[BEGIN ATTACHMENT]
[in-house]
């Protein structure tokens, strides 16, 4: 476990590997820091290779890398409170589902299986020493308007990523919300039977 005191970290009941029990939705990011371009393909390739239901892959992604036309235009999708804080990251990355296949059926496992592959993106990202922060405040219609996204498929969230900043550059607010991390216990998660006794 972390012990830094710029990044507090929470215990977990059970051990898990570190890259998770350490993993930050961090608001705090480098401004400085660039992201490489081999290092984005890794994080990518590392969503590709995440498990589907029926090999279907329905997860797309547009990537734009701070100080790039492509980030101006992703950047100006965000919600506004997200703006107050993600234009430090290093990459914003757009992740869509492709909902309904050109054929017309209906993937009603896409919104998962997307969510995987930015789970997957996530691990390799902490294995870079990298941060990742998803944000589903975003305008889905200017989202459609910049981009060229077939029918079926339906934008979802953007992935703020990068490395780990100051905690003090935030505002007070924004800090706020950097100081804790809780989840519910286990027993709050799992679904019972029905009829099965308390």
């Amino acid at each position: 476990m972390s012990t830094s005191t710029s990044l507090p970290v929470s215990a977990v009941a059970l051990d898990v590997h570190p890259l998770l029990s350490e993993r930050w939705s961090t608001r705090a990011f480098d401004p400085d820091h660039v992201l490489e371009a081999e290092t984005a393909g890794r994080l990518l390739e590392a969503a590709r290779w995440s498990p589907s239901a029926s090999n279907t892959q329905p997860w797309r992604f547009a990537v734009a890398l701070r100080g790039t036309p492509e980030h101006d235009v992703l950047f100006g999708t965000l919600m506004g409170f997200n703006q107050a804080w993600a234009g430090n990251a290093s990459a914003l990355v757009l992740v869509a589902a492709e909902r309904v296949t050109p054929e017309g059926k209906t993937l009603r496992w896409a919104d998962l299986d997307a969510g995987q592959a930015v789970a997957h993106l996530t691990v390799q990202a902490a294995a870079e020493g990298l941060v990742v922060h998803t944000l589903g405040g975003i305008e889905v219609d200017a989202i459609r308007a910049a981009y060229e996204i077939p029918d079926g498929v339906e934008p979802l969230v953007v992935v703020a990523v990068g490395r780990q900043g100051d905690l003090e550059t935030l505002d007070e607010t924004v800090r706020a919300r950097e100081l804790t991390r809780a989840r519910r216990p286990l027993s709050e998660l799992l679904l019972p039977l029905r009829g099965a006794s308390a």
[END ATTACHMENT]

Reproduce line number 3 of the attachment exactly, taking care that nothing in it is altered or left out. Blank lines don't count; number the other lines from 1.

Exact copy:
């Amino acid at each position: 476990m972390s012990t830094s005191t710029s990044l507090p970290v929470s215990a977990v009941a059970l051990d898990v590997h570190p890259l998770l029990s350490e993993r930050w939705s961090t608001r705090a990011f480098d401004p400085d820091h660039v992201l490489e371009a081999e290092t984005a393909g890794r994080l990518l390739e590392a969503a590709r290779w995440s498990p589907s239901a029926s090999n279907t892959q329905p997860w797309r992604f547009a990537v734009a890398l701070r100080g790039t036309p492509e980030h101006d235009v992703l950047f100006g999708t965000l919600m506004g409170f997200n703006q107050a804080w993600a234009g430090n990251a290093s990459a914003l990355v757009l992740v869509a589902a492709e909902r309904v296949t050109p054929e017309g059926k209906t993937l009603r496992w896409a919104d998962l299986d997307a969510g995987q592959a930015v789970a997957h993106l996530t691990v390799q990202a902490a294995a870079e020493g990298l941060v990742v922060h998803t944000l589903g405040g975003i305008e889905v219609d200017a989202i459609r308007a910049a981009y060229e996204i077939p029918d079926g498929v339906e934008p979802l969230v953007v992935v703020a990523v990068g490395r780990q900043g100051d905690l003090e550059t935030l505002d007070e607010t924004v800090r706020a919300r950097e100081l804790t991390r809780a989840r519910r216990p286990l027993s709050e998660l799992l679904l019972p039977l029905r009829g099965a006794s308390a």